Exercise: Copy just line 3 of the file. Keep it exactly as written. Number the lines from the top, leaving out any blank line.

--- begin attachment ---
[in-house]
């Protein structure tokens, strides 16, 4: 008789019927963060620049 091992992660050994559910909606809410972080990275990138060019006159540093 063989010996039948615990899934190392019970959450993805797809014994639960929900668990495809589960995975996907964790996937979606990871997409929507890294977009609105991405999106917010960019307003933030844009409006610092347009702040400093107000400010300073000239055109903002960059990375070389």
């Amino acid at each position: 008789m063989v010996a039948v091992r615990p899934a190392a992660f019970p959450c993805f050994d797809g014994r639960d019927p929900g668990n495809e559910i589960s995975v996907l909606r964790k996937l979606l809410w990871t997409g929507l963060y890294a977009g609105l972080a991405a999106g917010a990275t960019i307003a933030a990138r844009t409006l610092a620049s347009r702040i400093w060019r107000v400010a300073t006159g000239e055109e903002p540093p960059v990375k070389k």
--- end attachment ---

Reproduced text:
């Amino acid at each position: 008789m063989v010996a039948v091992r615990p899934a190392a992660f019970p959450c993805f050994d797809g014994r639960d019927p929900g668990n495809e559910i589960s995975v996907l909606r964790k996937l979606l809410w990871t997409g929507l963060y890294a977009g609105l972080a991405a999106g917010a990275t960019i307003a933030a990138r844009t409006l610092a620049s347009r702040i400093w060019r107000v400010a300073t006159g000239e055109e903002p540093p960059v990375k070389k």